We entered the compound, and in the middle of this big courtyard about forty chairs faced a pile of tarpaulins. We were told to sit. Eventually, a short, fat ayatollah, Ayatollah Khalkhali, arrived. He was known as "the cat strangler" because once, during a TV interview, a reporter asked, "What would you do if the Shah came back tomorrow?" And Khalkhali had a cat on his lap, which he picked up and strangled in front of the camera. That's the way he rolled. He proceeded to harangue us in Farsi for half an hour, screaming a lot of the time. About halfway through, the Revolutionary Guards started taking off the tarpaulins. Beneath were some wooden crates, and they started opening them, and Khalkhali started pulling out all these blackened pieces. We were all trying to work out what these things were. Then he picked up one of these objects and started scraping at it with a pocketknife, and gradually you made out a wristwatch and you suddenly realized he was holding the blackened arm of an American. These were the remains of the men who had come to rescue the hostages. (GQ)
 L. Paul Bremer III, Ambassador at Large for Counter-terrorism, said in 1987 that it is the wider audience that terrorist groups seek to engage and that threats are made more complex by "the interplay among media, governments, and terrorists." The acts themselves and the way governments and terrorist organizations respond to them creates a tension, while media's version of those responses implicates and exacerbates that tension. It was strange that 1979 media were so invested in the crisis yet never reported the exact number of hostages; La Presse Canadian reporter Jean Pelletier first pieced together the truth about the houseguest situation on December 11, 1979. Pelletier's editor wanted to run the story immediately, but Pelletier refused: "You can imagine what the consequences would be for the Canadians in Tehran, not to mention the houseguests. I wouldn't put my by-line on this story now. No way" (Wright 252).
 A recent example of this threat are the suspenseful and agonizing hours following the Boston Marathon bombings, in which the Boston Police Department pleaded with the public not to disclose their location on social media sites while they searched for the suspect at large. We were glued to the police scanner and frantically following Twitter, retweeting and commenting on anything intriguing or of interest. But there could have been catastrophic repercussions to civilians and officials if the officers' location was discovered by the suspect. The main point I'd like to suggest is that traditional journalists (and now citizen journalists) do not simply narrate the passing scene anymore; whether they like it or not, they are players in a digital age that allows anyone across the globe to track real-time responses (Bremer).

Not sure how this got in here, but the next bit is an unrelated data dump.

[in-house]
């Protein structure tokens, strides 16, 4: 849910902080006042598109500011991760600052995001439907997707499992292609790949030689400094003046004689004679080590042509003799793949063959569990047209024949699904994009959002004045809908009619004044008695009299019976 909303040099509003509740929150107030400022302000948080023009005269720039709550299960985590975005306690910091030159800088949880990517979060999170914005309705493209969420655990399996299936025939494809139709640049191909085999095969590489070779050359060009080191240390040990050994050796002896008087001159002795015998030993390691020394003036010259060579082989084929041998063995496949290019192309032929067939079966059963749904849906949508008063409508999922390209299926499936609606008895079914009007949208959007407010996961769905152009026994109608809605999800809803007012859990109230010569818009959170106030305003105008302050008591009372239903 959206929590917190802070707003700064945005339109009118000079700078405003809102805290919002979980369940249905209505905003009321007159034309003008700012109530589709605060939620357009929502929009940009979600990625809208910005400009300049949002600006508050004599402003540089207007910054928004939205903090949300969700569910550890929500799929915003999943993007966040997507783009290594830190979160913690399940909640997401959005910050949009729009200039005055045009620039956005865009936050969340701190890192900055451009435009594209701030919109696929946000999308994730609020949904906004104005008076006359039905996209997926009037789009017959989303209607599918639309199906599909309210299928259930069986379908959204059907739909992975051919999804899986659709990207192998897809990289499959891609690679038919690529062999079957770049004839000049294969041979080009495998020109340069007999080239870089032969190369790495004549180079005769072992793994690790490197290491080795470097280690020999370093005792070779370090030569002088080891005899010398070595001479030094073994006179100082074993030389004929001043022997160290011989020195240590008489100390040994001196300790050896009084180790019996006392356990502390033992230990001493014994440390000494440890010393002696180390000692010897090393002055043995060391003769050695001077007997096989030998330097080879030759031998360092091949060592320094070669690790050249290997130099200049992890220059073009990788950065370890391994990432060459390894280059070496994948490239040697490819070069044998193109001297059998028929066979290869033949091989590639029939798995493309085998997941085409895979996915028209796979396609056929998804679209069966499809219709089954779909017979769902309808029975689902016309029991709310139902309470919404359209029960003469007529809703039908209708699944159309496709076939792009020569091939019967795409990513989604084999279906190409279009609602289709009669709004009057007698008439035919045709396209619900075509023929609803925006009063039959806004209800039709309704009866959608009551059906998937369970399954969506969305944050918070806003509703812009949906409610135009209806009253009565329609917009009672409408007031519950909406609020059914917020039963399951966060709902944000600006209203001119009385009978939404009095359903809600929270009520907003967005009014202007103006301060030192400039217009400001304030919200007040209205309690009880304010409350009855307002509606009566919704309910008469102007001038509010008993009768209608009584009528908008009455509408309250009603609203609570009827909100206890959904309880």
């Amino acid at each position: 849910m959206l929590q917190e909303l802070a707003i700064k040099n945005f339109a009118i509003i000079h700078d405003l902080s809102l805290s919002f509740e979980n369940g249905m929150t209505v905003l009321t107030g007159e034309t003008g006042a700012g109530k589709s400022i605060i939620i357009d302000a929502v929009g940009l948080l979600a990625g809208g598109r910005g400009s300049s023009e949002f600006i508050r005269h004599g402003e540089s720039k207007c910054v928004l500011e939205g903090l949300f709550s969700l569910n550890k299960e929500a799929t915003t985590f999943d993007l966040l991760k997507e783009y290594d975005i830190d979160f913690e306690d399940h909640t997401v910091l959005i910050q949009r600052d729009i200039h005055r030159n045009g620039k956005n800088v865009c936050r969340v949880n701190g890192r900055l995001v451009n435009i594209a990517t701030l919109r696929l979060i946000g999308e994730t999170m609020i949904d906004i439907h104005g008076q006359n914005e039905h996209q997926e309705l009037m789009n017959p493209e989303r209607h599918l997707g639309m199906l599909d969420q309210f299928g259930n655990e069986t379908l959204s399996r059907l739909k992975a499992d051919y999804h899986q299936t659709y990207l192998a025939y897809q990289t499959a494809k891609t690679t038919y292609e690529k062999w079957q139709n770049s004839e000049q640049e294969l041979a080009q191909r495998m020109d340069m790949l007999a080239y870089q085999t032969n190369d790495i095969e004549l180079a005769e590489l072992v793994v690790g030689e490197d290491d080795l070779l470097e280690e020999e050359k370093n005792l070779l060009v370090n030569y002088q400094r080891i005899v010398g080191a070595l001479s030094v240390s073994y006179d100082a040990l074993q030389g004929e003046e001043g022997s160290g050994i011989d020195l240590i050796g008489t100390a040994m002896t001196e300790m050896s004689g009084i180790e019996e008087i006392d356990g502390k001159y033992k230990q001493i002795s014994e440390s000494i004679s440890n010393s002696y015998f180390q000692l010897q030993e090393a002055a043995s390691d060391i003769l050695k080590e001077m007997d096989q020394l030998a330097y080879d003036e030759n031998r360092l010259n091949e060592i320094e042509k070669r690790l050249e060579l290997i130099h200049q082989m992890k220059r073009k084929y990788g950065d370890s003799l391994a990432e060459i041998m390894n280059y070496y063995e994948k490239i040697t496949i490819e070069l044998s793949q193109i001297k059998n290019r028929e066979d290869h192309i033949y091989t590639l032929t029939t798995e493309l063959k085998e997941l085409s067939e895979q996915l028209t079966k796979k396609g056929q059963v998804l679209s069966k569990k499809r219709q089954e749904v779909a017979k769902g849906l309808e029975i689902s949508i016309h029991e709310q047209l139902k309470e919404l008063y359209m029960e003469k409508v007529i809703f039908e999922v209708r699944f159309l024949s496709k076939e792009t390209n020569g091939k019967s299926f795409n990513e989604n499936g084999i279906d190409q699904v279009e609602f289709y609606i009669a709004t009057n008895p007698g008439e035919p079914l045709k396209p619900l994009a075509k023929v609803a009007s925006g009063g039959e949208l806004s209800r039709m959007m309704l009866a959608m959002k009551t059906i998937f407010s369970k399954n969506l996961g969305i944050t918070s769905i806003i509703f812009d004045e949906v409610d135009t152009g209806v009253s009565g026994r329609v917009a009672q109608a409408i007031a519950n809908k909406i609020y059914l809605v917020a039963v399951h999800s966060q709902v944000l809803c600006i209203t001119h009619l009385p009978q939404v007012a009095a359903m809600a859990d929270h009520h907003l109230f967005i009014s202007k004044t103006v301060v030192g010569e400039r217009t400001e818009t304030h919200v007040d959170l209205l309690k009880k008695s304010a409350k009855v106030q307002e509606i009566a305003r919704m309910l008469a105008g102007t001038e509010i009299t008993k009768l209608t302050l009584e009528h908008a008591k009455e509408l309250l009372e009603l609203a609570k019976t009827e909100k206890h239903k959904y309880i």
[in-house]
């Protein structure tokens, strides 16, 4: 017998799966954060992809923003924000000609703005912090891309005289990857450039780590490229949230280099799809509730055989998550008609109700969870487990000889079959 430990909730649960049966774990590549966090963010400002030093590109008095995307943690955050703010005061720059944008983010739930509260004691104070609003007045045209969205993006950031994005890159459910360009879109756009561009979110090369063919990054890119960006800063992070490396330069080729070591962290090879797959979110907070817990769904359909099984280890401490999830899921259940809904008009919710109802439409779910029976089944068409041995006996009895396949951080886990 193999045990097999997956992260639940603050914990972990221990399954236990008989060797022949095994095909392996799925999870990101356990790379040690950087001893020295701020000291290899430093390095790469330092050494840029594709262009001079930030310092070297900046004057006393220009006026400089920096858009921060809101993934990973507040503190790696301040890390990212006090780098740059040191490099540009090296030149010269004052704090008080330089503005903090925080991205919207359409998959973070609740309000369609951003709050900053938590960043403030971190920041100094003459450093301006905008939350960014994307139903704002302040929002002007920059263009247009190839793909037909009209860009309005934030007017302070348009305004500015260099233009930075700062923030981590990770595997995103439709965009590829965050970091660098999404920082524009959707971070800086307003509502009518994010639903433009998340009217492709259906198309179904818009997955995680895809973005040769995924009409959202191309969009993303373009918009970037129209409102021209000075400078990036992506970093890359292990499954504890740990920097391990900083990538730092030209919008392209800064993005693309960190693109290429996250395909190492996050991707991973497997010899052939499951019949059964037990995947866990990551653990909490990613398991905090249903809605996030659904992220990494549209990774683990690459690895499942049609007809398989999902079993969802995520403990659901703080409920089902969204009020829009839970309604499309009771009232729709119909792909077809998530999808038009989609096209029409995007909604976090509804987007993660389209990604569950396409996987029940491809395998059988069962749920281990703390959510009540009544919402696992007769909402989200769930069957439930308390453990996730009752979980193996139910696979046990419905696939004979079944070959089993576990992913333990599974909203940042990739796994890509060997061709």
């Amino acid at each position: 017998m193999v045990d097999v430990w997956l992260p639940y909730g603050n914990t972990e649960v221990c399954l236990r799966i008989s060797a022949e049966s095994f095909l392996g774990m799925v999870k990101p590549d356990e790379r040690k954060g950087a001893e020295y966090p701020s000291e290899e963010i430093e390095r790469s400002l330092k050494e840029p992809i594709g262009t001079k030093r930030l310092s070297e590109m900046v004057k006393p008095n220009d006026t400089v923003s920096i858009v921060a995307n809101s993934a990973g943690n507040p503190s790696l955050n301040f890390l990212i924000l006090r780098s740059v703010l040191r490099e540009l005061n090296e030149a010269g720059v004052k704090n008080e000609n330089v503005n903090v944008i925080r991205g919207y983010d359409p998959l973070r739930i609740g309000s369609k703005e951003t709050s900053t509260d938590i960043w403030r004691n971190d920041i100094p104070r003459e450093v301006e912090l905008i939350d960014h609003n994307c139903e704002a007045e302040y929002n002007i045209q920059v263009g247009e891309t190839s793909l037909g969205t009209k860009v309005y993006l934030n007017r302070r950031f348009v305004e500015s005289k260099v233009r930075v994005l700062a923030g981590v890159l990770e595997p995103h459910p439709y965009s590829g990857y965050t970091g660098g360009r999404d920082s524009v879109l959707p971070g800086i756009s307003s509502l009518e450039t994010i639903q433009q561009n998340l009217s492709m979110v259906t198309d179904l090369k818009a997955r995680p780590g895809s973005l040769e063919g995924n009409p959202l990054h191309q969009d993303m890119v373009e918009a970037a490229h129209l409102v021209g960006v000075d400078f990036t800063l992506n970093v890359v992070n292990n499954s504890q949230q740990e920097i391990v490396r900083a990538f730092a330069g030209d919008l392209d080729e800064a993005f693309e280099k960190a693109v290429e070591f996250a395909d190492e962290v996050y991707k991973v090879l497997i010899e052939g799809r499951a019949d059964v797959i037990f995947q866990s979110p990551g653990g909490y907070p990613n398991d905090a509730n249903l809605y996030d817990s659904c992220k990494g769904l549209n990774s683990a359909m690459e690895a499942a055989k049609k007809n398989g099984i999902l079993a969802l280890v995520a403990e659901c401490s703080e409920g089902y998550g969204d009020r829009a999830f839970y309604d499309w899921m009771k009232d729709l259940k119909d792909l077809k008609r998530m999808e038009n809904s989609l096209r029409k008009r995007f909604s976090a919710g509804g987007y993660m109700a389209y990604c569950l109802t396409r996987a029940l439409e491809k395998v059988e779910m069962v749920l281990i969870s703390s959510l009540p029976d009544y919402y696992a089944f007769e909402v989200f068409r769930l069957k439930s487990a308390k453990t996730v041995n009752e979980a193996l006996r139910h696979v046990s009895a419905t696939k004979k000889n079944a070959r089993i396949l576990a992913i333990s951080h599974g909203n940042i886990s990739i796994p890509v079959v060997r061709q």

But we have to be able to identify and be sensitive to conflicting information. What are the repercussions of agreeing with side A without fully understanding side B? Antonio Mendez puts a different spin on Pelletier's discovery in his recent book How the CIA and Hollywood Pulled off the Most Audacious Rescue in History. Mendez states that "just when [he, Mendez] thought it couldn't get any more complicated, [he] learned that a Canadian journalist in Washington was onto the story and wanted to go public." (Didn't he just say he would never go public?) Peter Towe, Canadian ambassador to the United States, had to ask Pelletier to "sit on the story until the Americans got out," and Pelletier agreed. This was obviously "much," according Mendez, "to the relief of Washington and Ottawa." But there is a big difference between being asked to hold off on a story and knowing that it is the moral thing to do. Minimizing a player's role in a book – that is an autobiographical account of your own heroic act, no less – makes you look like an egotistical prick. Secondly, it pisses off a lot of people who had a stake in the rescue – arguably those who had more of a stake than you.
 And for those who can't help argue why Affleck's reconstruction is not held at as high as standard as Mendez: the man behind the message is more important than the medium. Antonio Mendez was chief of authentication in the U.S. Graphics and Authentication Division of the CIA's Office of Technical Services. A man who engineered the exfiltration, lived, and breathed is responsible for getting it "right" in any form. The biggest issue with Argo, as is true with the rest of the Reel American History projects, is what people do with the information in front of them. Our duty as players in this digital age is to refrain from passing on a hatred built on ignorance and emotion; we have to learn of the history from "experts," become an "expert," and then distance ourselves from those who call themselves experts. Watch films and identify troubling moments; consume media and question it. Live by the phrase there are two sides to every story. There is no harm in exploring, and people know more about the hostage crisis and the years leading up to it than they ever did before.